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Approval and Promulgation of State Plans for Designated Facilities and Pollutants: Oklahoma

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Environmental Protection Agency (EPA).


Direct final rule.


We are approving the section 111(d) Plan submitted by the Oklahoma Department of Environmental Quality (ODEQ) on November 17, 1999, to implement and enforce the Emissions Guidelines (EG) for existing Hospital/Medical/Infectious Waste Incinerators (MWI). The EG require States to develop plans to reduce toxic air emissions from all MWIs.


This direct final rule is effective on July 3, 2000, without further notice, unless we receive adverse comments by June 1, 2000. If we receive adverse comments, we will publish a timely withdrawal of the direct final rule in the Federal Register and inform the public that the rule will not take effect.


You should address comments on this action to Lt. Commander Mick Cote, EPA Region 6, Air Planning Section (6PD-L), 1445 Ross Avenue, Suite 1200, Dallas, Texas 75202.

Copies of all materials considered in this rulemaking may be examined during normal business hours at the following locations: EPA Region 6 offices, 1445 Ross Avenue, Suite 700, Dallas, Texas 75202, and at the Oklahoma Department of Environmental Quality offices, 707 North Robinson, Oklahoma City, Oklahoma 73101-1677.

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Lt. Commander Mick Cote at (214) 665-7219.

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Table of Contents

I. What action is being taken by EPA today?

II Why do we need to regulate air emissions from MWIs?

III. What is a State Plan?

IV. What does the Oklahoma State Plan contain?

V. Is my MWI subject to these regulations?

VI. What steps do I need to take?

VII. Administrative Requirements.

I. What Action Is Being Taken by EPA Today?

We are approving the Oklahoma State Plan, as submitted on November 17, 1999, for the control of air emissions from MWIs, except for those MWIs located in Indian Country. When we developed our New Source Performance Standard (NSPS) for MWIs, we also developed EG to control air emissions from older MWIs. See 62 FR 48348-48391, September 15, 1997. The ODEQ developed a State Plan, as required by section 111(d) of the Clean Air Act (the Act), to adopt the EG into their body of regulations, and we are acting today to approve it.

We are publishing this action without prior proposal because we view this as a noncontroversial amendment and anticipate no adverse comments. However, in a separate document in this Federal Register publication, we are proposing to approve the revision should significant, material, and adverse comments be filed. This action is effective July 3, 2000, unless by June 1, 2000, adverse or critical comments are received. If we receive such comments, this action will be withdrawn before the effective date by publishing a subsequent document that will withdraw the final action. All public comments received will be addressed in a subsequent final rule based on the proposed rule. We will not institute a second comment period on this action. Any parties interested in commenting on this action should do so at this time. If no such comments are received, this action is effective July 3, 2000.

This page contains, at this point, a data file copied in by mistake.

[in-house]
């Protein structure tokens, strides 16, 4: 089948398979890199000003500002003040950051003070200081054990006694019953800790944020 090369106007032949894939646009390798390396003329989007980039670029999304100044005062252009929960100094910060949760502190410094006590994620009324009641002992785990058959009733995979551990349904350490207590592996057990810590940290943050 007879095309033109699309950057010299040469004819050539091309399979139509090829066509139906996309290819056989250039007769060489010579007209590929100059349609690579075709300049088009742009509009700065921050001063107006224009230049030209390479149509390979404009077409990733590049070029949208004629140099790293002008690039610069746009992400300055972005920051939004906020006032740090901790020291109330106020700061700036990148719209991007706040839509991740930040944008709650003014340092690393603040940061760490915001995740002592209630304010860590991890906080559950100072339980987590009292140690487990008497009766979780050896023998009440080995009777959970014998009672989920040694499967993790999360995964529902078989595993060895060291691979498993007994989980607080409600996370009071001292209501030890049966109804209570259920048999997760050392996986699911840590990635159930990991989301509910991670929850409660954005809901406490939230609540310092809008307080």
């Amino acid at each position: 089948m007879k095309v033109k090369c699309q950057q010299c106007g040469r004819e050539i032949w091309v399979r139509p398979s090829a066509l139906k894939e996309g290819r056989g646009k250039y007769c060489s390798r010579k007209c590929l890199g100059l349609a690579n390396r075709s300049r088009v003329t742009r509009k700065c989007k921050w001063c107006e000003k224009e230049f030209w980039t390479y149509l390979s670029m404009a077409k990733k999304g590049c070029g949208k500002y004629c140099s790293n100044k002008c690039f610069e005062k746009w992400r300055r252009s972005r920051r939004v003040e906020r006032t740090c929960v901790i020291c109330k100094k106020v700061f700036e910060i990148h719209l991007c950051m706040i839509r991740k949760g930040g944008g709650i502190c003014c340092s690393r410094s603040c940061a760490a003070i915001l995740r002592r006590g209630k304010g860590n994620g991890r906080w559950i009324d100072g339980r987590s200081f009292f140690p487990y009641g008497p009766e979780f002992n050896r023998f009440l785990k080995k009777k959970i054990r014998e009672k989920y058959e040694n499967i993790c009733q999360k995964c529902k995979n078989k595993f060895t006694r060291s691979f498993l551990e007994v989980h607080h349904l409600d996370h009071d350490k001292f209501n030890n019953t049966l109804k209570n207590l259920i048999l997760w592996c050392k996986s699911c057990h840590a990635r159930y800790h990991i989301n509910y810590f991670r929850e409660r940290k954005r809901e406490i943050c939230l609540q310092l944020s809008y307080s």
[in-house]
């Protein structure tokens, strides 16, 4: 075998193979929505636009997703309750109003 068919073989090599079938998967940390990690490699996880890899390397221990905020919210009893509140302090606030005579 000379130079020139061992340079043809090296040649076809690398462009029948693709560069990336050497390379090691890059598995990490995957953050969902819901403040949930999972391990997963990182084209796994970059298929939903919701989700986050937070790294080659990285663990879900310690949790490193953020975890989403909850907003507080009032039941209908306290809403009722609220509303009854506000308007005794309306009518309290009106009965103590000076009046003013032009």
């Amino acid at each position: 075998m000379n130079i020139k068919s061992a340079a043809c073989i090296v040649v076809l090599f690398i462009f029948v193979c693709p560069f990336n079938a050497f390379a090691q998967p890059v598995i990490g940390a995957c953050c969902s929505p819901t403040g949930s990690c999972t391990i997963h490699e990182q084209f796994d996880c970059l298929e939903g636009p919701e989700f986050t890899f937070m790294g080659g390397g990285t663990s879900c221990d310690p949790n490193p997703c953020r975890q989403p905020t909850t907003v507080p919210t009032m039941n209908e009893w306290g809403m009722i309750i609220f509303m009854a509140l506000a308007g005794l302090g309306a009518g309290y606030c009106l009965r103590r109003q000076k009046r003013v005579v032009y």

II. Why Do We Need To Regulate MWI Emissions?

When burned, hospital waste and medical/infectious waste emit various air pollutants, including hydrochloric acid, dioxin/furan, and toxic metals (lead, cadmium, and mercury). Mercury is highly hazardous and is of particular concern because it persists in the environment and bioaccumulates through the food web. Serious developmental and adult effects in humans, primarily damage to the nervous system, have been associated with exposures to mercury. Harmful effects in wildlife have also been reported; these include nervous system damage and behavioral and reproductive deficits. Human and wildlife exposure to mercury occurs mainly through the ingestion of fish. When inhaled, mercury vapor attacks the lung tissue and is a cumulative poison. Short-term exposure to mercury in certain forms can cause hallucinations and impair consciousness. Long-term exposure to mercury in certain forms can affect the central nervous system and cause kidney damage.

Exposure to particulate matter has been linked with adverse health effects, including aggravation of existing Start Printed Page 25448respiratory and cardiovascular disease and increased risk of premature death. Hydrochloric acid is a clear colorless gas. Chronic exposure to hydrochloric acid has been reported to cause gastritis, chronic bronchitis, dermatitis, and photosensitization. Acute exposure to high levels of chlorine in humans may result in chest pain, vomiting, toxic pneumonitis, pulmonary edema, and death. At lower levels, chlorine is a potent irritant to the eyes, the upper respiratory tract, and lungs.

Exposure to dioxin and furan can cause skin disorders, cancer, and reproductive effects such as endometriosis. These pollutants can also affect the immune system. We estimate that this State Plan will reduce mercury emissions from MWIs in Oklahoma by approximately 94 percent, hydrochloric acid emissions by 98 percent, and dioxin/furan emissions by 95 percent.

III. What Is a State Plan?

Section 111(d) of the Act requires that pollutants controlled under the NSPS must also be controlled at older sources in the same source category. Once an NSPS is promulgated, we then publish an EG applicable to the control of the same pollutant from existing (designated) facilities. States with designated facilities must then develop a State Plan to adopt the EG into their body of regulations. States must also include in this State Plan other elements, such as inventories, legal authority, and public participation documentation, to demonstrate the ability to enforce it.